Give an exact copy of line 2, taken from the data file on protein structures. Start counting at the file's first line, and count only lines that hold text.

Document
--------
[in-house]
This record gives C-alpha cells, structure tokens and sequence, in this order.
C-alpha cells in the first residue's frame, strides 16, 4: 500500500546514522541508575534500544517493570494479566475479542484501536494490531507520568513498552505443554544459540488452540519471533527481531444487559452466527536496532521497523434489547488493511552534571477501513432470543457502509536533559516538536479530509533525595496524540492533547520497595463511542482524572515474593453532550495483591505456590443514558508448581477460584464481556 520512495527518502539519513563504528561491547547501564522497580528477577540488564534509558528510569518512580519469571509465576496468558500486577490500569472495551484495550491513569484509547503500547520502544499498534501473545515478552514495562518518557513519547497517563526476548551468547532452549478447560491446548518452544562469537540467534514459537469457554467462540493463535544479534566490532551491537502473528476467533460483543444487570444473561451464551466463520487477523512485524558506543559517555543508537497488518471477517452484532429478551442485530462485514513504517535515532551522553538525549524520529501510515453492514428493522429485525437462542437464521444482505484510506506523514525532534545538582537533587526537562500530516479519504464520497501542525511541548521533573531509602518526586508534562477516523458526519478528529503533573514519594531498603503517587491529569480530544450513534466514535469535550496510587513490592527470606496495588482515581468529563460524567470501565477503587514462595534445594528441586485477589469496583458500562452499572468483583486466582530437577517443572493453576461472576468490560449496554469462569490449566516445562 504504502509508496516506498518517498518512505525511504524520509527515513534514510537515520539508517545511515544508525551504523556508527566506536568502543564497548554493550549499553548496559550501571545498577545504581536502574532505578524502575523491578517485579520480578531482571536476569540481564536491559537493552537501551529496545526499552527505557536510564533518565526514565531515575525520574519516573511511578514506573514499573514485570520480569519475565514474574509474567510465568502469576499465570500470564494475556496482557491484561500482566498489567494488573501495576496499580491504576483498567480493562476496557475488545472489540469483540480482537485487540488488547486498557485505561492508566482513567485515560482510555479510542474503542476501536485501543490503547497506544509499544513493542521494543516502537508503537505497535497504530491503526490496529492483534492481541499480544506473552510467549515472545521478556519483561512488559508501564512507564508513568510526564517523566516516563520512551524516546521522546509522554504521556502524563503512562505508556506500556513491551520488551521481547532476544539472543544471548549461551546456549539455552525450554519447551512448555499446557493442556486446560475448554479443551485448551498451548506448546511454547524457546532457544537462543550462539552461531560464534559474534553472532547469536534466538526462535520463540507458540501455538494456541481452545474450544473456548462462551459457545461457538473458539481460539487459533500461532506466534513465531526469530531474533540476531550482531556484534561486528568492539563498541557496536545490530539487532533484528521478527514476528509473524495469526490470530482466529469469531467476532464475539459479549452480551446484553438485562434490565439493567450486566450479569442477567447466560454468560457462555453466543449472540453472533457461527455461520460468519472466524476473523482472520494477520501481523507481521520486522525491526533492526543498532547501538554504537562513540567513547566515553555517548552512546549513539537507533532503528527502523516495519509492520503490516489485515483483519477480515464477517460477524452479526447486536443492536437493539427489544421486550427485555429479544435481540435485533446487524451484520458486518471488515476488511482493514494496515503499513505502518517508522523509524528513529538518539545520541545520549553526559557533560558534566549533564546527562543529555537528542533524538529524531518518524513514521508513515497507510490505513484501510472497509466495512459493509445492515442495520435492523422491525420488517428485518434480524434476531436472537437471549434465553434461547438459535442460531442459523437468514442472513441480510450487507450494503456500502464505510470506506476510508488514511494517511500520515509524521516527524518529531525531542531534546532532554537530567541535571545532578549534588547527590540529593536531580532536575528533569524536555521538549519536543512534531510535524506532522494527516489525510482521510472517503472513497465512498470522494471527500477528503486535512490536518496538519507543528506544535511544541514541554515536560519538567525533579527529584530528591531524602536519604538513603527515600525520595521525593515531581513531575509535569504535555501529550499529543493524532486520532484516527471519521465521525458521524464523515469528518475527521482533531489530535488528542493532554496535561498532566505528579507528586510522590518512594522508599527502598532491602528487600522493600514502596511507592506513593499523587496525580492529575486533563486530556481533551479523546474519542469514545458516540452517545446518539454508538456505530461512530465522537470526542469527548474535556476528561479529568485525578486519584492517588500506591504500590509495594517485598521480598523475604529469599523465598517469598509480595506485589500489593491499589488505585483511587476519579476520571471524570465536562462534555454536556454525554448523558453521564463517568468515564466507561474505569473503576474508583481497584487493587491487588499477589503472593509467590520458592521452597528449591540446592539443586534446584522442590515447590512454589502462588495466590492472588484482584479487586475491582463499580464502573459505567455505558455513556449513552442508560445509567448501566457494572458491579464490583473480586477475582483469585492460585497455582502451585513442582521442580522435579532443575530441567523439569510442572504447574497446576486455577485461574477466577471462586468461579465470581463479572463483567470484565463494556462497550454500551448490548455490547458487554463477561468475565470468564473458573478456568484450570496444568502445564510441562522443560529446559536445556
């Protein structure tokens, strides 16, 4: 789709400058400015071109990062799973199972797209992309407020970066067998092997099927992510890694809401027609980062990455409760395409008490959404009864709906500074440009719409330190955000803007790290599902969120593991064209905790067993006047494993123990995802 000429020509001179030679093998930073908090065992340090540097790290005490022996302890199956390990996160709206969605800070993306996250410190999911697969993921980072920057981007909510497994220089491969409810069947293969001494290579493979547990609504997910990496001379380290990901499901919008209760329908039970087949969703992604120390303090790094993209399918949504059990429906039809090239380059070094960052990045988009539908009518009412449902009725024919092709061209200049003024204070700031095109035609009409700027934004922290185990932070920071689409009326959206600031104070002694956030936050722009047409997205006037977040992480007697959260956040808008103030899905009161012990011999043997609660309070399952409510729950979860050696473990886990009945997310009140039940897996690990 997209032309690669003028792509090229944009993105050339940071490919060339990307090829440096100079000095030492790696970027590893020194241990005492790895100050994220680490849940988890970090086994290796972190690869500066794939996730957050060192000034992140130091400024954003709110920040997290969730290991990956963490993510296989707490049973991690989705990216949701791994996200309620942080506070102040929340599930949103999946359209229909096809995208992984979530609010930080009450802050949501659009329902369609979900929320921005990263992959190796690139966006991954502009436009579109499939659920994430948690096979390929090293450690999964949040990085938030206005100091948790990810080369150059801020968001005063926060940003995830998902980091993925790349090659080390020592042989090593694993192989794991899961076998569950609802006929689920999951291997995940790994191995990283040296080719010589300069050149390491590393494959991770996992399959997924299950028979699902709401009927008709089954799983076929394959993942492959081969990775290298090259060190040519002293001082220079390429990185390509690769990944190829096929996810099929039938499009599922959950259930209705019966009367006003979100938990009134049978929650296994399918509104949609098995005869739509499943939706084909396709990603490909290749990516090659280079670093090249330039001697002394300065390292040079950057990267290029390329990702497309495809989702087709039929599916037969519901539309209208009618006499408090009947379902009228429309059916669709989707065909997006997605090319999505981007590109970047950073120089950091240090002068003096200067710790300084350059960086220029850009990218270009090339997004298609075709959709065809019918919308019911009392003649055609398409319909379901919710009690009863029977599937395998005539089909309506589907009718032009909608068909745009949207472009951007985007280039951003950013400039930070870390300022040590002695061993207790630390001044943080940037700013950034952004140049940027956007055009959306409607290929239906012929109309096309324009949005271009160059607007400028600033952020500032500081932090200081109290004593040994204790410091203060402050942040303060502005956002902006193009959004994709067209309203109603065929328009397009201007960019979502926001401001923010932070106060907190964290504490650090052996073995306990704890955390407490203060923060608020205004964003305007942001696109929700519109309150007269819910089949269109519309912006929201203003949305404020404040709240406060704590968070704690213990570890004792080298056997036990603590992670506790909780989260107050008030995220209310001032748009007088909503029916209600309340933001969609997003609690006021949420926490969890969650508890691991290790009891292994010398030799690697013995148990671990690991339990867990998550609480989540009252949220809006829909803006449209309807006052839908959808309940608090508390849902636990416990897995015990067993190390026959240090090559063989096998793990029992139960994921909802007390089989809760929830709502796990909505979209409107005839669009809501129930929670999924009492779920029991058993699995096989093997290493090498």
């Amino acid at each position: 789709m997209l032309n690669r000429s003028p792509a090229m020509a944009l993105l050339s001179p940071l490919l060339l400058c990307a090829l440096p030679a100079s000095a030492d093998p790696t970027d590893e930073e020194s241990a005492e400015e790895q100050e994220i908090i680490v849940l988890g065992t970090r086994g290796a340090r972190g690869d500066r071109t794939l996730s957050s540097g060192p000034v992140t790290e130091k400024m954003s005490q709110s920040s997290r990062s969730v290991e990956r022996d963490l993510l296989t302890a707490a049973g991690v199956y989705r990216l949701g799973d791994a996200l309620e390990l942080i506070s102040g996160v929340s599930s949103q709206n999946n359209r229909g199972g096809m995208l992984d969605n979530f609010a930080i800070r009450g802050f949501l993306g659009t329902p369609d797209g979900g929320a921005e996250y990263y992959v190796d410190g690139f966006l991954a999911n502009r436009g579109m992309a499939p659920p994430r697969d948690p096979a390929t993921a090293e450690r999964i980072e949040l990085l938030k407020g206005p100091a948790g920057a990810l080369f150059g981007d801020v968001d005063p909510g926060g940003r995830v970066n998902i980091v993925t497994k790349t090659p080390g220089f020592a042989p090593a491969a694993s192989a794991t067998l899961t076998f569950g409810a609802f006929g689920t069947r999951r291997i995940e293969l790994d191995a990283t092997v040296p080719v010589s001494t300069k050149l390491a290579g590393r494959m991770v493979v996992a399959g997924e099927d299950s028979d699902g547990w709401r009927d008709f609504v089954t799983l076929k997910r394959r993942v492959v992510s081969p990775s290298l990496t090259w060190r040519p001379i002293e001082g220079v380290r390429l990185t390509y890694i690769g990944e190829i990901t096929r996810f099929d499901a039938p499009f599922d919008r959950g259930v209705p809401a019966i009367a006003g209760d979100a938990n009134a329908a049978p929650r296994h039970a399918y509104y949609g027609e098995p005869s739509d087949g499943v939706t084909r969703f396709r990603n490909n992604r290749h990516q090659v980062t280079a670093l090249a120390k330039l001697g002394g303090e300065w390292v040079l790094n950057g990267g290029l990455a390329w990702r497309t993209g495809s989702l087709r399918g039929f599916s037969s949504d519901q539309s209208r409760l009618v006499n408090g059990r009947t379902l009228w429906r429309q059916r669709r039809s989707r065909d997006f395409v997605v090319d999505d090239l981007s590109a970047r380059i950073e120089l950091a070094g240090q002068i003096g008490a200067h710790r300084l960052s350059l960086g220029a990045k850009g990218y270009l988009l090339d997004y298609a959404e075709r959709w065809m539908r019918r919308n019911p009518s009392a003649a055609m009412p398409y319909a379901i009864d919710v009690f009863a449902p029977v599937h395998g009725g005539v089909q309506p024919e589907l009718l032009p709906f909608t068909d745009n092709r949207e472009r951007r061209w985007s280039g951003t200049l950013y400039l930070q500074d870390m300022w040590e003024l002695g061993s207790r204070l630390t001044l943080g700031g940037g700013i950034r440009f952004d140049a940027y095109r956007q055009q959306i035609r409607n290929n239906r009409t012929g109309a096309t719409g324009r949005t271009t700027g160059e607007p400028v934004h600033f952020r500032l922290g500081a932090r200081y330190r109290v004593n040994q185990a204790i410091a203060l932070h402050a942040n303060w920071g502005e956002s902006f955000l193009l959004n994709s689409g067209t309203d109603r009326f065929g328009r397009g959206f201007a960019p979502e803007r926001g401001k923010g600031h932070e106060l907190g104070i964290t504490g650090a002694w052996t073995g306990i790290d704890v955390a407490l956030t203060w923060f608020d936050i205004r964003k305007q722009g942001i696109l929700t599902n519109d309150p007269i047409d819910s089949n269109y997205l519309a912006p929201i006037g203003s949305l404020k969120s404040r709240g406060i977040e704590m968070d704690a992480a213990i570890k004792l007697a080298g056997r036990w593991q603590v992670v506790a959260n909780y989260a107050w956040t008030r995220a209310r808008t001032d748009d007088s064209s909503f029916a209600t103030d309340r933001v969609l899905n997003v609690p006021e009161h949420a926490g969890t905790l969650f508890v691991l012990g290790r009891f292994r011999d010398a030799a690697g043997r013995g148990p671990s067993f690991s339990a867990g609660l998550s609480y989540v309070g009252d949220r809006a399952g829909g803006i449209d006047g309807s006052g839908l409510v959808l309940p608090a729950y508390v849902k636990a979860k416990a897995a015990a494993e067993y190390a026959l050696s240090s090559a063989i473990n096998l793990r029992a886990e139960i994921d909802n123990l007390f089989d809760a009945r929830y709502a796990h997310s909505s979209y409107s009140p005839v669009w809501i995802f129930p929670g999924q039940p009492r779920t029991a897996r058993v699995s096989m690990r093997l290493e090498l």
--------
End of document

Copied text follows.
This record gives C-alpha cells, structure tokens and sequence, in this order.